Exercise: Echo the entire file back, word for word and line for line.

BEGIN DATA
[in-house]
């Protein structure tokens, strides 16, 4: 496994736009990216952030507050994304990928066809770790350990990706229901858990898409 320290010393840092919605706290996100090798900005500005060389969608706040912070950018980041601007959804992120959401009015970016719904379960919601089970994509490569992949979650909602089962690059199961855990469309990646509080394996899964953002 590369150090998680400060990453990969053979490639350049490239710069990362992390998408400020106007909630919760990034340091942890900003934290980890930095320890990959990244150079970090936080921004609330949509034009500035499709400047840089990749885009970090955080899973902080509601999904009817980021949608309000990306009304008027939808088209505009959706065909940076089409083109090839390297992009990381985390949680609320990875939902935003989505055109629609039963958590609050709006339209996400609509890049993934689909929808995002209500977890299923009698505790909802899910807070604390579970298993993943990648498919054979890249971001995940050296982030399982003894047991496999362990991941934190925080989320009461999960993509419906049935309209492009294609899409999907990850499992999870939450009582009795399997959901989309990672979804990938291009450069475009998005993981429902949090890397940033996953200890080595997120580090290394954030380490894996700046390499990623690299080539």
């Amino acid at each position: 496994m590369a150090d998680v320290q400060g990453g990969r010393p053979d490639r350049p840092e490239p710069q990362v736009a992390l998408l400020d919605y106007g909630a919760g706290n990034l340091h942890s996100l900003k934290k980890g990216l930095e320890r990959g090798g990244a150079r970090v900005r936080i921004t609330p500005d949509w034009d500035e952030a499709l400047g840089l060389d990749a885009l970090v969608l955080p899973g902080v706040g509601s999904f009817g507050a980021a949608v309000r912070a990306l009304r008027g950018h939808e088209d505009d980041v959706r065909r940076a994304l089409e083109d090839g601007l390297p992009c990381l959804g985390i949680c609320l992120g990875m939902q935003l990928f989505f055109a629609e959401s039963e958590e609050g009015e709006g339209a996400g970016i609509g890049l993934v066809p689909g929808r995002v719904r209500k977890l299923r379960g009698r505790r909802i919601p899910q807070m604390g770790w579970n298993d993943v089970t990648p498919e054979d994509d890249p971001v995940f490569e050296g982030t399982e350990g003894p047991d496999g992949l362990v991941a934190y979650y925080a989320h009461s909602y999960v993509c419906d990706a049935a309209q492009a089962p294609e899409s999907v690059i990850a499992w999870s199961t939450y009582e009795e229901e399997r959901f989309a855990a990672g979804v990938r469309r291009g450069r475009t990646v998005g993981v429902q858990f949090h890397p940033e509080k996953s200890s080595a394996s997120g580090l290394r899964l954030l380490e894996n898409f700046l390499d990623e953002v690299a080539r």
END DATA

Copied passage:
[in-house]
């Protein structure tokens, strides 16, 4: 496994736009990216952030507050994304990928066809770790350990990706229901858990898409 320290010393840092919605706290996100090798900005500005060389969608706040912070950018980041601007959804992120959401009015970016719904379960919601089970994509490569992949979650909602089962690059199961855990469309990646509080394996899964953002 590369150090998680400060990453990969053979490639350049490239710069990362992390998408400020106007909630919760990034340091942890900003934290980890930095320890990959990244150079970090936080921004609330949509034009500035499709400047840089990749885009970090955080899973902080509601999904009817980021949608309000990306009304008027939808088209505009959706065909940076089409083109090839390297992009990381985390949680609320990875939902935003989505055109629609039963958590609050709006339209996400609509890049993934689909929808995002209500977890299923009698505790909802899910807070604390579970298993993943990648498919054979890249971001995940050296982030399982003894047991496999362990991941934190925080989320009461999960993509419906049935309209492009294609899409999907990850499992999870939450009582009795399997959901989309990672979804990938291009450069475009998005993981429902949090890397940033996953200890080595997120580090290394954030380490894996700046390499990623690299080539």
């Amino acid at each position: 496994m590369a150090d998680v320290q400060g990453g990969r010393p053979d490639r350049p840092e490239p710069q990362v736009a992390l998408l400020d919605y106007g909630a919760g706290n990034l340091h942890s996100l900003k934290k980890g990216l930095e320890r990959g090798g990244a150079r970090v900005r936080i921004t609330p500005d949509w034009d500035e952030a499709l400047g840089l060389d990749a885009l970090v969608l955080p899973g902080v706040g509601s999904f009817g507050a980021a949608v309000r912070a990306l009304r008027g950018h939808e088209d505009d980041v959706r065909r940076a994304l089409e083109d090839g601007l390297p992009c990381l959804g985390i949680c609320l992120g990875m939902q935003l990928f989505f055109a629609e959401s039963e958590e609050g009015e709006g339209a996400g970016i609509g890049l993934v066809p689909g929808r995002v719904r209500k977890l299923r379960g009698r505790r909802i919601p899910q807070m604390g770790w579970n298993d993943v089970t990648p498919e054979d994509d890249p971001v995940f490569e050296g982030t399982e350990g003894p047991d496999g992949l362990v991941a934190y979650y925080a989320h009461s909602y999960v993509c419906d990706a049935a309209q492009a089962p294609e899409s999907v690059i990850a499992w999870s199961t939450y009582e009795e229901e399997r959901f989309a855990a990672g979804v990938r469309r291009g450069r475009t990646v998005g993981v429902q858990f949090h890397p940033e509080k996953s200890s080595a394996s997120g580090l290394r899964l954030l380490e894996n898409f700046l390499d990623e953002v690299a080539r």